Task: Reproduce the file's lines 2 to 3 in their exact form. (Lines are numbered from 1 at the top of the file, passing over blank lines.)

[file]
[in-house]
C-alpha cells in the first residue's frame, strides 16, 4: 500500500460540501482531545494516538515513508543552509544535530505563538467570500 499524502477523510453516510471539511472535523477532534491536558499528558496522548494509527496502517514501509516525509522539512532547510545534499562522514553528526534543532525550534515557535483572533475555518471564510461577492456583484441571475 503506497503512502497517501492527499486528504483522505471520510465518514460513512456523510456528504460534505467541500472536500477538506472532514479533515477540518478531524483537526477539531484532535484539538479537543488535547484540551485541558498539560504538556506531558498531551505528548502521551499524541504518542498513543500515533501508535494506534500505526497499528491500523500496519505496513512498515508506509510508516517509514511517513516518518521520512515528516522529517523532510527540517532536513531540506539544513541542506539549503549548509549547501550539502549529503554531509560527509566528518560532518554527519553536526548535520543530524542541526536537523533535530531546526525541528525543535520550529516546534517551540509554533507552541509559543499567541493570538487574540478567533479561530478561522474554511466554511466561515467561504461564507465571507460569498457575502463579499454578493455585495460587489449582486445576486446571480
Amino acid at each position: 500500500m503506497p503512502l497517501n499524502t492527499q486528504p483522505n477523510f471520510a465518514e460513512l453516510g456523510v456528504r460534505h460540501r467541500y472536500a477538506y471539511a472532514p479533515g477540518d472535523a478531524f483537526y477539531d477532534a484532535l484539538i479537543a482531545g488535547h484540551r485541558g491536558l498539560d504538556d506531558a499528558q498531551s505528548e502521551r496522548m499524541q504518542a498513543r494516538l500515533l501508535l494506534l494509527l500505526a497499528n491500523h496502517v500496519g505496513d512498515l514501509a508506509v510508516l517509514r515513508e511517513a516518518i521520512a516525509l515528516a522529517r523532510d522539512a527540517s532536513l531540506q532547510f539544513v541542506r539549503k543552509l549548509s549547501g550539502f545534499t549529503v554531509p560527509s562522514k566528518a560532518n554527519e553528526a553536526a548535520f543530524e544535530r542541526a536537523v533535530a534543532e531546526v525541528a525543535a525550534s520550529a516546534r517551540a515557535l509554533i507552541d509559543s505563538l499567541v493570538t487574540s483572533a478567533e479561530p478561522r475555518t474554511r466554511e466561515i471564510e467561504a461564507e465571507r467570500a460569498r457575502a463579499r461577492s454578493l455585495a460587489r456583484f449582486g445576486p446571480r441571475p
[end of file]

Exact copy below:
C-alpha cells in the first residue's frame, strides 16, 4: 500500500460540501482531545494516538515513508543552509544535530505563538467570500 499524502477523510453516510471539511472535523477532534491536558499528558496522548494509527496502517514501509516525509522539512532547510545534499562522514553528526534543532525550534515557535483572533475555518471564510461577492456583484441571475 503506497503512502497517501492527499486528504483522505471520510465518514460513512456523510456528504460534505467541500472536500477538506472532514479533515477540518478531524483537526477539531484532535484539538479537543488535547484540551485541558498539560504538556506531558498531551505528548502521551499524541504518542498513543500515533501508535494506534500505526497499528491500523500496519505496513512498515508506509510508516517509514511517513516518518521520512515528516522529517523532510527540517532536513531540506539544513541542506539549503549548509549547501550539502549529503554531509560527509566528518560532518554527519553536526548535520543530524542541526536537523533535530531546526525541528525543535520550529516546534517551540509554533507552541509559543499567541493570538487574540478567533479561530478561522474554511466554511466561515467561504461564507465571507460569498457575502463579499454578493455585495460587489449582486445576486446571480
Amino acid at each position: 500500500m503506497p503512502l497517501n499524502t492527499q486528504p483522505n477523510f471520510a465518514e460513512l453516510g456523510v456528504r460534505h460540501r467541500y472536500a477538506y471539511a472532514p479533515g477540518d472535523a478531524f483537526y477539531d477532534a484532535l484539538i479537543a482531545g488535547h484540551r485541558g491536558l498539560d504538556d506531558a499528558q498531551s505528548e502521551r496522548m499524541q504518542a498513543r494516538l500515533l501508535l494506534l494509527l500505526a497499528n491500523h496502517v500496519g505496513d512498515l514501509a508506509v510508516l517509514r515513508e511517513a516518518i521520512a516525509l515528516a522529517r523532510d522539512a527540517s532536513l531540506q532547510f539544513v541542506r539549503k543552509l549548509s549547501g550539502f545534499t549529503v554531509p560527509s562522514k566528518a560532518n554527519e553528526a553536526a548535520f543530524e544535530r542541526a536537523v533535530a534543532e531546526v525541528a525543535a525550534s520550529a516546534r517551540a515557535l509554533i507552541d509559543s505563538l499567541v493570538t487574540s483572533a478567533e479561530p478561522r475555518t474554511r466554511e466561515i471564510e467561504a461564507e465571507r467570500a460569498r457575502a463579499r461577492s454578493l455585495a460587489r456583484f449582486g445576486p446571480r441571475p